Though Congress has failed to pass a budget for 2011, our President did offer a budget proposal February 1 of this year. Have you seen it? Have you seen the staggering admissions made in this document? No?
I didn’t think so. I’ve not seen it reported anywhere either. But it’s right here, in PDF format, for all the world to see, courtesy of the Government Printing Office. I posted an article on this previously, which you can view for more detail if you like, but I wanted to examine other facets of this problem this time.
The President himself introduces this budget proposal in what sounds like a campaign speech. Here are some the words that explain our situation, picking up after explaining the big problems he inherited from the previous administration:
That is why even as we increased our short-term deficit to rescue the economy, we have refused to go along with business as usual, taking responsibility for every dollar we spend, eliminating what we don’t need, and making the programs we do need more efficient. We are taking on health care—the single biggest threat to our Nation’s fiscal future—and doing so in a fiscally responsible way that will not add a dime to our deficits and will lower the rate of health-care cost growth in the long run.
We are implementing the Recovery Act with an unprecedented degree of oversight and openness so that anyone anywhere can see where their tax dollars are going. We’ve banned lobbyists from serving on agency advisory boards and commissions, which had become dominated by special interests. We are using new technology to make Government more accessible to the American people. And last year, we combed the budget, cutting millions of dollars of waste and eliminating excess wherever we could—including outdated weapons systems that even the Pentagon said it did not want or need.
We continued that process in this Budget as well, streamlining what does work and ending programs that do not—all while making it more possible for Americans to judge our progress for themselves. The Budget includes more than 120 programs for termination, reduction, or other savings for a total of approximately $23 billion in 2011, as well as an aggressive effort to reduce the tens of billions of dollars in improper Government payments made each year.
The President says tackling Health Care will “not add a dime to our deficits”, along with several other optimistic claims using words like “cutting”, “streamlining”, “ending”, and “progress”. So what’s the big deal?
Our spending is ridiculously out of control. We cannot possibly sustain it. Yet that’s exactly what’s proposed in this year’s budget—more spending! “How will we pay for that?” you might ask. Good question. It’s answered here, in this graph I pulled from the President’s proposed budget (found on page 157 of the document).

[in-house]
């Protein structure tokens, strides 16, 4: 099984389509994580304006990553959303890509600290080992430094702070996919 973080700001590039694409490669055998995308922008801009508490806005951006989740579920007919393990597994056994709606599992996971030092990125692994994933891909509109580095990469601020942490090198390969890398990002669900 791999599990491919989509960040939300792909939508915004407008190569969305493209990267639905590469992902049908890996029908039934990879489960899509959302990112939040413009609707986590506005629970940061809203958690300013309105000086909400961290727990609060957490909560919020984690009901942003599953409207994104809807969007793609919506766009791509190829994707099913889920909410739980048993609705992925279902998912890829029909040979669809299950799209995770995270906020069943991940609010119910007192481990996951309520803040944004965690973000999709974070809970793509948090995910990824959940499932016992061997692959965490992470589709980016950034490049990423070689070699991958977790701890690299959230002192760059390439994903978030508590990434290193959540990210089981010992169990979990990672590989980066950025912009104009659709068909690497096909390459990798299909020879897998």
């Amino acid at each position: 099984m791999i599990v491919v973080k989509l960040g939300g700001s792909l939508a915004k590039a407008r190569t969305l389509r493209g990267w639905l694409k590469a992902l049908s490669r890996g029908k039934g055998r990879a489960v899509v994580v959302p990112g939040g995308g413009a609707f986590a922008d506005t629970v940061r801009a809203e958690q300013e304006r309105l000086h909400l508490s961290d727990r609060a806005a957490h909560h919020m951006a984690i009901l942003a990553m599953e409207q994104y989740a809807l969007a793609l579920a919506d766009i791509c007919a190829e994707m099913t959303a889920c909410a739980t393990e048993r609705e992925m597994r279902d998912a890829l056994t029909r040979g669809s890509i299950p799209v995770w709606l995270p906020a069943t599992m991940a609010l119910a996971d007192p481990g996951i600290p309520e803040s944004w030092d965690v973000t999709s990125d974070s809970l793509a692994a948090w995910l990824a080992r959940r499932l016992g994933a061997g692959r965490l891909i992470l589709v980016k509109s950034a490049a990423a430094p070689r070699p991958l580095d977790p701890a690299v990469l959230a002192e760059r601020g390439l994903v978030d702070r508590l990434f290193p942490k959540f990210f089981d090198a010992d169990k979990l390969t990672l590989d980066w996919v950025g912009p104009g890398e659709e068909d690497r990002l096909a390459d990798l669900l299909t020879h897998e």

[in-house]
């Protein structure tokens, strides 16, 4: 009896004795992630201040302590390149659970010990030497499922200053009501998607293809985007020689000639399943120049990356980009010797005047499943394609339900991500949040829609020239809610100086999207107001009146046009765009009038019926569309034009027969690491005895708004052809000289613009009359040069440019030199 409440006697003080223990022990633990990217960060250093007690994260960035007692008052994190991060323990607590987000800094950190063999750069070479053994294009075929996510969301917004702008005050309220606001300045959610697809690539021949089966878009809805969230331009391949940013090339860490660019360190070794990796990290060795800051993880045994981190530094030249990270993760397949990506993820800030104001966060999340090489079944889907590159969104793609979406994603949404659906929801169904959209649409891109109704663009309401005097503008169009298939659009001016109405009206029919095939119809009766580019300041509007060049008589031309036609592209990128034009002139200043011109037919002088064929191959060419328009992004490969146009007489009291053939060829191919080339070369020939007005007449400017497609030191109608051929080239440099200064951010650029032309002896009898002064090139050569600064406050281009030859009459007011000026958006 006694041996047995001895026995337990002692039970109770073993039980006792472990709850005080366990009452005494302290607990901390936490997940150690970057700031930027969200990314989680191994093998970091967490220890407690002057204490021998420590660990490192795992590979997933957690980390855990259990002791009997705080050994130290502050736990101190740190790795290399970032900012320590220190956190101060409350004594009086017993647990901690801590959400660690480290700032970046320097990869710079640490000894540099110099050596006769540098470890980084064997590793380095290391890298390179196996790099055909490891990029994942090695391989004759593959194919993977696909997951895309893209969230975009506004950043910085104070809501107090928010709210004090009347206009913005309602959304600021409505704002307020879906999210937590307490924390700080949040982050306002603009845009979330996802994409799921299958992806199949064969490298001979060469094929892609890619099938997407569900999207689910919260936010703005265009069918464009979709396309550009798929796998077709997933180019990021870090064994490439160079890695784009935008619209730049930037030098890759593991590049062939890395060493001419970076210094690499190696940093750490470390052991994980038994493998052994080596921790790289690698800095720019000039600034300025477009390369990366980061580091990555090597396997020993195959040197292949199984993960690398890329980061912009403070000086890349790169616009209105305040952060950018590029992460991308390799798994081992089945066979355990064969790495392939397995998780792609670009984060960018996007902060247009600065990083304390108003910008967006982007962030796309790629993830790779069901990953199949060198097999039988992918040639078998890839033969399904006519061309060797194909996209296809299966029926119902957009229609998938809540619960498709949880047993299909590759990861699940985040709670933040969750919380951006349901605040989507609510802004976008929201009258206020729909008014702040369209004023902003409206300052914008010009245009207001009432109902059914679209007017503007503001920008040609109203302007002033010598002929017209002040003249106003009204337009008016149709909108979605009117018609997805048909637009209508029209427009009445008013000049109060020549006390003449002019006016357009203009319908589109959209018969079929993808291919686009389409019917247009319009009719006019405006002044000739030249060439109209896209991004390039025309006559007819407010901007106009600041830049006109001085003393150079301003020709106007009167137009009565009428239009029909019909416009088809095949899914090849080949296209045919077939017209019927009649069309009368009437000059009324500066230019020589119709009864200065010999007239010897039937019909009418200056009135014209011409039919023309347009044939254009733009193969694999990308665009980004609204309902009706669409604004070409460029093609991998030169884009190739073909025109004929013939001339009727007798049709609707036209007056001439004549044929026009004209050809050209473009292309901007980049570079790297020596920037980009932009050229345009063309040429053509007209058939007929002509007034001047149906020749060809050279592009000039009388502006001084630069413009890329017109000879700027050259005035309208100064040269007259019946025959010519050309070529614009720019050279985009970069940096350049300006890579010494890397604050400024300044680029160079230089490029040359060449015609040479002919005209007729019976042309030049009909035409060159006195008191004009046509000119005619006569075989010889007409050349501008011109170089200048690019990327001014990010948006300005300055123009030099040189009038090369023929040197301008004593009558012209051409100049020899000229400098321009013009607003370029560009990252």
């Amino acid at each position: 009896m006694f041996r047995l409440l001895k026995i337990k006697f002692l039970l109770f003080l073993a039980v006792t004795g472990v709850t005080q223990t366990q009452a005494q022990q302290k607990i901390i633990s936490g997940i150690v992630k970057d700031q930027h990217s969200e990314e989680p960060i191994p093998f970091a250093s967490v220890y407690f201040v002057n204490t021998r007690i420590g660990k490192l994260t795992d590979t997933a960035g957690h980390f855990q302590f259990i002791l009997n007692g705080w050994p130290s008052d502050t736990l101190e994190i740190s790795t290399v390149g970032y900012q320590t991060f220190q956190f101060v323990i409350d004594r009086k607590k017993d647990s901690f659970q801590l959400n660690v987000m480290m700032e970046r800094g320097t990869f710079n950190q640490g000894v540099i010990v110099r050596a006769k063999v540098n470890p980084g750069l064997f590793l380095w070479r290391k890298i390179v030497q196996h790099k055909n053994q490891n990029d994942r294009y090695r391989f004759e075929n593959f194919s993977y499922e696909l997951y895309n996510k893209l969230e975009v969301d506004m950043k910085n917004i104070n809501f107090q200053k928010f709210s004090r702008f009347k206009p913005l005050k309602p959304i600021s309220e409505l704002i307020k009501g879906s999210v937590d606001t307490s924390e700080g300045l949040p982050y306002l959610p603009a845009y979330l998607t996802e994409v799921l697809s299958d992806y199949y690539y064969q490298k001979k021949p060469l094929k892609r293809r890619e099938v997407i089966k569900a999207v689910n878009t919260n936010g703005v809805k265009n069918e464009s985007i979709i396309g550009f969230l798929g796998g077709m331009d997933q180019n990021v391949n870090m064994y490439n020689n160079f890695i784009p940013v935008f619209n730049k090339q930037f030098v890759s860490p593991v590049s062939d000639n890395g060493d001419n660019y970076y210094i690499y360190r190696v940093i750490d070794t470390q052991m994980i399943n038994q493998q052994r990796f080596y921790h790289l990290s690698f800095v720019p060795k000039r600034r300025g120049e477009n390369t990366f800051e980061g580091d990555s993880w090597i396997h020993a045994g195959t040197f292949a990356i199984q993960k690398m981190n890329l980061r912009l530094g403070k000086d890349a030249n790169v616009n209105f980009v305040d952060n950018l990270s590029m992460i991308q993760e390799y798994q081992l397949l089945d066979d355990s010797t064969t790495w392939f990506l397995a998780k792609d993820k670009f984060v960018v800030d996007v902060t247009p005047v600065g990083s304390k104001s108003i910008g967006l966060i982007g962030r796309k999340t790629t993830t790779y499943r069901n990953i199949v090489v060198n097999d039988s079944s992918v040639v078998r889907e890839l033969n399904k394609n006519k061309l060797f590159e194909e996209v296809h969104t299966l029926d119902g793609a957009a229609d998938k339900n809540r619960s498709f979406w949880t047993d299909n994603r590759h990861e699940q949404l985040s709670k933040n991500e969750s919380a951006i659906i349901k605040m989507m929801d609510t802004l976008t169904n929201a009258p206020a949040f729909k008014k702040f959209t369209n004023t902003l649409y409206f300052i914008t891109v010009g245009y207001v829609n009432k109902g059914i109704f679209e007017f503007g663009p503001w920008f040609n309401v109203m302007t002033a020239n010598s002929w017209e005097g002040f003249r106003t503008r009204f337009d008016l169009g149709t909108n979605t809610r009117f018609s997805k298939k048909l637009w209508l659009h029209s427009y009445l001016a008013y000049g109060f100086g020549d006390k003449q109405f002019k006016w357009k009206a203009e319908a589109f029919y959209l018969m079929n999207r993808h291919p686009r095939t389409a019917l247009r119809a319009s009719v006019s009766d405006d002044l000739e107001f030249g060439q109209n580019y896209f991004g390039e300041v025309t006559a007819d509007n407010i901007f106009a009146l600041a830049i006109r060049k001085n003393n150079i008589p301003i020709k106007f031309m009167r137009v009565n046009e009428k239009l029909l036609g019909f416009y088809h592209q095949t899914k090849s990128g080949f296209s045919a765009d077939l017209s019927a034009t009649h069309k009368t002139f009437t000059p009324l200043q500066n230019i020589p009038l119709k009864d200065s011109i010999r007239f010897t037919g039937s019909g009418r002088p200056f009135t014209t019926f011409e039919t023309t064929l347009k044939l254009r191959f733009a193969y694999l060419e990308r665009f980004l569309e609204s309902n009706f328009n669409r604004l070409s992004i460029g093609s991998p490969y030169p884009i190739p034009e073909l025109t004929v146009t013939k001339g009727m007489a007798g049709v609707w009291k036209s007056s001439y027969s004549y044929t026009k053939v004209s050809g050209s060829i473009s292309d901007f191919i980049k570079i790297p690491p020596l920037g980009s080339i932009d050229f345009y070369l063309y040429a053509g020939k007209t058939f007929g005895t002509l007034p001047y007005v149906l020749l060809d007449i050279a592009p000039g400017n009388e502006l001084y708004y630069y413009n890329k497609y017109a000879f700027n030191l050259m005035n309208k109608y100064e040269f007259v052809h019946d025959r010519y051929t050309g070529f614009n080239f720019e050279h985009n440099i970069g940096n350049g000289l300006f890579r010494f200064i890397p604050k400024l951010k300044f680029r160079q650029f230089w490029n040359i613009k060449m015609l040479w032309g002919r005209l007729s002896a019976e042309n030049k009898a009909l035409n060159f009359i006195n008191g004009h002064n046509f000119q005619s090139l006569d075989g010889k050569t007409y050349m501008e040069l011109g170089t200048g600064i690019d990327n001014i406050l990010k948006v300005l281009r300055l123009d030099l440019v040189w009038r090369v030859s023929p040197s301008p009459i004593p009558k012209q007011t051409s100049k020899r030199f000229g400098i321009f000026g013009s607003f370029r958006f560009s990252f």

Do you notice anything odd in our anticipated revenue? What’s the largest revenue category for 2011? Individual Income Taxes? No. It’s “Borrowing and Other Net Financing”.
The largest category of “Revenue” for 2011 is debt. Though I’m not an accountant, considering debt as income seems a bit backward to me—that sort of plan certainly wouldn’t work for my household, anyway. Can you imagine coming home from a hard day’s work and announcing the bacon you’re bringing home is in the form of a sweet new loan you got from the bank? “No, I didn’t earn anything today, but we scored huge in this $20,o00 loan!” Yeah, that would work.
But someday that loan will come due. Could you pay for it? If so, with what? Sooner or later you’d need to earn some money to pay for your spending. Failure to do so is bankruptcy.
And that, folks, is what we’re facing on a national scale right now. Tremendous spending financed by borrowing. According to the graph above, personal income taxes would need to more than double to pay for this year’s proposed borrowing! And that doesn’t take into account the fact that we citizen-minions aren’t in a position to have even more of our money taken from us.
Borrowing is not adding value to our economy, it’s delaying earning. Is that really “revenue”? When will we really earn back what we borrow? Will our grand-kids even pay off our current spending?
How do we put the levels of spending (and debt) into perspective? The folks at Bankrupting America created a video that shows our situation in terms that are easier for me to envision:
What about you? Are you happy with your servants in Washington who are so eager to spend your money? Your grand-children’s money? Do they know that? You can let them know exactly what you think by contacting them and giving them a piece of your mind. After all, they don’t even read the bills they pass into law—how can you expect them to read your mind?